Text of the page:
Statutory health insurance in Germany | Its history and will it survive?

Statutory health insurance in Germany

Private health insurance and Statutory health insurance in Germany: A historical perspective and outlook on the future

History of health insurance system in Germany

The Federal Republic of Germany provides residence to ~82 million people within 16 states (Länder). German healthcare system is one of the most advanced health systems in the world. In fact, according to a survey from World Health Organization (WHO), German healthcare system ranks at 25th place (WHO, 2014). German healthcare system has come a long way from 1995, in which year a micro-census reported that ~12% of the German population was ‘not healthy’ (WHO, 2000). 1883 is considered to be the starting point of the German healthcare system, and during this 135 years of history it has developed into two major health insurances namely,

1) Gesetzliche Krankenversicherung, GKV: Government health insurance/Statutory health insurance/public health scheme

2) Private Krankenversicherung, PKV: Private health insurance

The European Observatory on Health Care System categorizes the history of the modern German healthcare system into five eras. Busse et al. (2017) add the latest era to this list which includes the progress of healthcare development until 2017.

1. 1794 to 1883 Industrialization period

In 1794, all the hospitals in the largest city of Germany – Prussia – were taken under the regulation of the states, setting the first step towards the current healthcare system (Möll, 2014). In 1883, the Bismarck’s Health Insurance Act was introduced by basically establishing the solidarity and self-governance principles of statutory health insurance (SHI) in Germany. It is the first social health insurance system (Busse, Blümel, Knieps, & Bärnighausen, 2017).

The Government declared the nationwide compulsory or mandatory health insurance in the same year. During the 19th century industrial rising, industrial workers, companies, and many communities contributed towards the statutory funds so that poor and minors can also receive statutory support (WHO, 2000). During this period, people were allowed to choose either public or private healthcare suppliers.

2. 1883–1933: The Empire and the Weimar Republic period

The liberal Federal Republic of Germany (FRG) insurance system was initiated in 1990 by replacing the universal national health insurance system. Under this system, they managed to insure family dependents, disabled, students, unemployed and pensioners. The lack of specific regulations regarding how funds should be allocated to the physicians in the system established in 1883 resulted in many conflicts between public doctors and private doctors. As a result, 1990, the Leipzig Union or the Hartmann Union of physicians was formed to solve issues of German physicians (WHO, 2000).

By 1910, approximately 75% of the German physicians were part of the Hartmann Union of physicians. Still, the conflicts regarding the access of public doctors to statutory insured patients and private patients were not fully resolved until today. As a potential solution to these conflicts, the Imperial Committee of Physicians and Sickness Funds or the Federal Committee was established to take part in the decision-making process.

From 1931 onwards, the physicians who provided services to people who were insured by SHI were supposed to be a member of the Association of Statutory Health Insurance Physicians which determined the sickness fund distribution to the doctors (Busse et al., 2017).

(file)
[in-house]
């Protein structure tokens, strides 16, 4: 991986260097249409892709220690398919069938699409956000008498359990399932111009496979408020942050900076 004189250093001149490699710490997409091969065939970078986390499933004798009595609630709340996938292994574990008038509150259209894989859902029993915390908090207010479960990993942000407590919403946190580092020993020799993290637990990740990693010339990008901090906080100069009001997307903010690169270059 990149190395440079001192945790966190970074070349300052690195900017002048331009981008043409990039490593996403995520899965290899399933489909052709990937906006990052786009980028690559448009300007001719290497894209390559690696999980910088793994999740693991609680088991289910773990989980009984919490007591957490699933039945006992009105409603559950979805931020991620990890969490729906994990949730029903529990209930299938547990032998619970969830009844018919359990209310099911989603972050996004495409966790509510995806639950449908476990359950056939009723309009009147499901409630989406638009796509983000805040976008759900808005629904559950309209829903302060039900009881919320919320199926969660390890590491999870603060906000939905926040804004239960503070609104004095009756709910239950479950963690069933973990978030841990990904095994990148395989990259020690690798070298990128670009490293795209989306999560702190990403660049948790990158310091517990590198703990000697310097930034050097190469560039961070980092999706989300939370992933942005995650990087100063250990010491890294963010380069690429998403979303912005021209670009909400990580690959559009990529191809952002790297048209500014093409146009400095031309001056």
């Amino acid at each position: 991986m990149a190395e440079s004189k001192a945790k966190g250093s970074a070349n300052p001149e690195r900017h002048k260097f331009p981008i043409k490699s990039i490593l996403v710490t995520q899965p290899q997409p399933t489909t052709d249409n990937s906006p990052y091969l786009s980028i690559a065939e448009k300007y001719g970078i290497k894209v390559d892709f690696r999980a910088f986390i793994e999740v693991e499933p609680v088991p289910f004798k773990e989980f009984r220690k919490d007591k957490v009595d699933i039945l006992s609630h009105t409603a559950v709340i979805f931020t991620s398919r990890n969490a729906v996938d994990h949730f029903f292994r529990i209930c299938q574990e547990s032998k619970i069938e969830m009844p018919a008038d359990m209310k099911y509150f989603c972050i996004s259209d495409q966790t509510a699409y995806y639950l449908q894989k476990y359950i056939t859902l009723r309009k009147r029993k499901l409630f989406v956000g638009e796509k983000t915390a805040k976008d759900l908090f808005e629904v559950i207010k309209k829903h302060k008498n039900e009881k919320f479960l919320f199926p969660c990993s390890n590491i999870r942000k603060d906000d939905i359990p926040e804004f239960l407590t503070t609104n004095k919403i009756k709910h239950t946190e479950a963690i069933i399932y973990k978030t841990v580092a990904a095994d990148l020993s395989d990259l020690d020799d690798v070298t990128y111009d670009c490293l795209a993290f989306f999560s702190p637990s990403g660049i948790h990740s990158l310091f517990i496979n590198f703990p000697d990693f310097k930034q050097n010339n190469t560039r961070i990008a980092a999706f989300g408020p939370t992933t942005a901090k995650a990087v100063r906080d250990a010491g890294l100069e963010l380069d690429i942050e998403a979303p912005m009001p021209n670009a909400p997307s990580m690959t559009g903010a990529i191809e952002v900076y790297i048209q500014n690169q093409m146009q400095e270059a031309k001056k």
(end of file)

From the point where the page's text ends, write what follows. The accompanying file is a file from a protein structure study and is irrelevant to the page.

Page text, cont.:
3. 1933–1945: the period of National Socialism/socialist

This period is referred to as the period of National Socialism/socialist. During this period, the majority of the reinsurance regulations remained unaffected, even though the influence of totalitarian Nazi regime on this self-governance system cannot be ignored (Busse et al., 2017; WHO, 2000). The funds were instead used for political purposes of the national-socialist state and party. The access to healthcare services for Jewish and other minorities was restricted. Workers and doctors who contributed and worked for the sickness fund and welfare were expelled from their service, and the Jewish doctors were prohibited from providing any healthcare service at all by 1938 (WHO, 2000).

 

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4. 1945–1990: the post-war period

The World War II ended in 1945 and thus 1945-1949 period is considered as the post-war period. During this period self-governance structure of the insurance system was again restored. By 1949, there were two states in Germany which functioned independently and separately, named, Federal Republic of Germany (FRG) and German Democratic Republic (GDR).

However, with the increasing cost, illnesses, under-funding, and investment, lack of medical advances severely affected the quality of healthcare services provided under GDR and thus began to decline.

In 1977, the Health Insurance Cost-Containment Act was established to ensure the stability of healthcare providers and sickness funds (WHO, 2000). The changes to the spending policies at this time resulted in cut-off of many benefits from the insurance including drugs for minor conditions starting a co-payment system (Busse et al., 2017).

5. After 1990: a reunified Germany

The two governing bodies FRG and GDR were united in 1990 (German reunification). Both s integrated care, and evidence-based healthcare systems were implemented starting from 1990 (Busse et al., 2017). After 1990, several legislative reforms were implemented that included the Health Care Structure Act in 1992 which introduced spending caps, fixed budgets, increased co-payments and risk compensation schemes.

More importantly, this act gave the people the right to choose any sickness fund. 1996’s Health Insurance Contribution Rate Exoneration Act and 1997’s First and Second Statutory Health Insurance Restructuring Acts set the stage for the further increase in the private sector. However, there were many weaknesses in this system that did not align with the fundamental principles of the SHI system which ultimately resulted in reformation of the system by the Act to Strengthen Solidarity in Statutory Health Insurance (1998) and the Reform Act of Statutory Health Insurance 2000 (1999) (Busse et al., 2017; Möll, 2014; WHO, 2000).